If you mirror this document, please add a link to it in the comments for the post.

UK campaigners NO2ID this morning enlisted the help of bloggers across the world to spread a leaked government document describing how the British government intends to go about "coercing" its citizens onto a National Identity Register. The 'ID card' is revealed as little more than a cover to create a official dossier and trackable ID for every UK resident - creating what NO2ID calls 'the database state'.

NO2ID's national coordinator, Phil Booth, exhorted bloggers, freedom lovers and anyone who gives a damn about personal privacy to mirror the annotated document on their site.

"The charade is over. While ministers try to bamboozle the British public with fairytales about fingerprints, officials are plotting how to dupe and bully the population into surrendering control of their own identities."

"Biometric ID cards are a sham; a magician's flourish to cover the biggest identity fraud there has ever been."

1.2MB PDF Link (mirror this file!)

Leaked UK gov't doc reveals plan to "coerce" Brits into national ID register -- MIRROR THIS FILE! - Boing Boing

Reported Stimulus Package Would Provide Little Immediate Boost Due to Removal of Most Effective Provisions
Topic: Society 7:26 am EST, Jan 27, 2008

Nose, face, spite.

Changes reportedly made last night in the stimulus package would reduce its effectiveness as stimulus. Although the package includes a reasonably designed tax rebate, the two most targeted and economically effective measures under consideration — a temporary extension of unemployment benefits and a temporary boost in food stamp benefits — were zeroed out, apparently at the insistence of House Republican leaders.

The two respected institutions that have rated stimulus options in recent days — the Congressional Budget Office and Moody’s — both give their two highest ratings for effectiveness as stimulus to the two measures that were dropped.

Reported Stimulus Package Would Provide Little Immediate Boost Due to Removal of Most Effective Provisions

RE: Against Independent Voters - Stanley Fish - Think Again - Opinion - New York Times Blog
Topic: Society 4:44 pm EST, Jan 22, 2008

Decius wrote:

ubernoir wrote:
however i think you need to take onboard a wider perspective than simply the party politics of the US. I believe party politics is an essential part of democracy across the world and the formation of two blocks which are themselves coalitions inevitable both in the first past the post system and in proportional representation systems.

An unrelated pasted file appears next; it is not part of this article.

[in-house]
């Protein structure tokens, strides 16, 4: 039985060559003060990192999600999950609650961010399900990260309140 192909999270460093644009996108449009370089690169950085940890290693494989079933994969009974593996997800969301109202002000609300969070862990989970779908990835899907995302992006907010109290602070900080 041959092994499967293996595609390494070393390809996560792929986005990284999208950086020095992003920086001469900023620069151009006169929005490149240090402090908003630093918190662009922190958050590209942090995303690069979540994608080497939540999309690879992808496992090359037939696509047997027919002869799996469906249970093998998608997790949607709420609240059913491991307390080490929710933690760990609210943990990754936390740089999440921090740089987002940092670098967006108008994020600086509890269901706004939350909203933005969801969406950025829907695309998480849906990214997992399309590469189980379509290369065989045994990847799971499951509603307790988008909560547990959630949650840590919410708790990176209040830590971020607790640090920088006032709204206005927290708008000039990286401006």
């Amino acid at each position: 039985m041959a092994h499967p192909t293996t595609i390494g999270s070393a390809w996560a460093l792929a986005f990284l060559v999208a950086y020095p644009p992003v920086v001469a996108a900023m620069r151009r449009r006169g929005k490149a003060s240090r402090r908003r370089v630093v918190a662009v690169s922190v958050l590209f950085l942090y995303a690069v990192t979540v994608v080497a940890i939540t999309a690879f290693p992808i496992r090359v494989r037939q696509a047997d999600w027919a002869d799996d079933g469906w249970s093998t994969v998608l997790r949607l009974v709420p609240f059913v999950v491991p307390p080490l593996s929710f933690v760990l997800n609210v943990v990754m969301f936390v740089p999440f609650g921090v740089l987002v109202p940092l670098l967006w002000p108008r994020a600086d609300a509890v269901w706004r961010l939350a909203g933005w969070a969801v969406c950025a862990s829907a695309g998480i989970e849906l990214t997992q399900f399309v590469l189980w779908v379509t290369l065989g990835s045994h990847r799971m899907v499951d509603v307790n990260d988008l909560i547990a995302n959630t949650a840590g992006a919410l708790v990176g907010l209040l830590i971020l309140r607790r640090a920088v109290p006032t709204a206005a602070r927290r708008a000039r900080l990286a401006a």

How does this lead to the author's conclusion that one must participate in one of these parties and that failure to do so is somehow fraudulent or weak? If being independent is valid when viewed soley through the lens of American politics, how could broadening my perspective lead to the conclusion that it is invalid?

Generally, two blocks form because in a majoritarian system with a unitary executive there must be a winner who holds power, and anyone who is not part of that winner is by definition the opposition.

In America, I find can myself a part of the opposition regardless of who is in power. This is because both parties actually cut away at my interests. Both constantly press againsts civil liberties. Neither has the will to solve substantial domestic problems that this country faces. I don't suspect that the coming reign of the Democrats is any more likely to address real problems like social security solvency (which Democrats publicly pretend isn't real) or health care than the Republicans were. When they are able to find the will to act it is usually in response to phony news media moral panics or in the interest of corporate doners (intellectual property maximalism, new bankruptcy legislation).

I do not see how it can be weak to refuse to join political organizations that are alligned against my interests.

it's interesting how you remember a piece and read it differently
(Stanley Fish the author of the piece is someone whose reader theory and writings I studied at university for my english degree so i find it ironic to have to go back to read his article again because my impression of it and what I took away from it is so different from yours)

i missed him arguing that you should join a party

i do not belong to a political party and never have but the set up in this country is very different. Everybody of voting age is on the electoral roll -- we do not register to vote in the US manner and i'm not sure of the exact mechanics of being an independent or registered democrat or republican. My mental model is rather different of the two blocks. In the UK we have party members and activists but membership is quite low compared to voter turnout. We have what are called swing voters, the undecideds who move between parties between elections. It is these who in general elections decide the outcome. Large areas of the country are electoral wastelands for party x or party y. It is a cliche of British politics that because Scotland had no Conservative MPs it was used a... [ Read More (0.2k in body) ]

RE: Against Independent Voters - Stanley Fish - Think Again - Opinion - New York Times Blog

Against Independent Voters - Stanley Fish - Think Again - Opinion - New York Times Blog
Topic: Society 6:28 am EST, Jan 21, 2008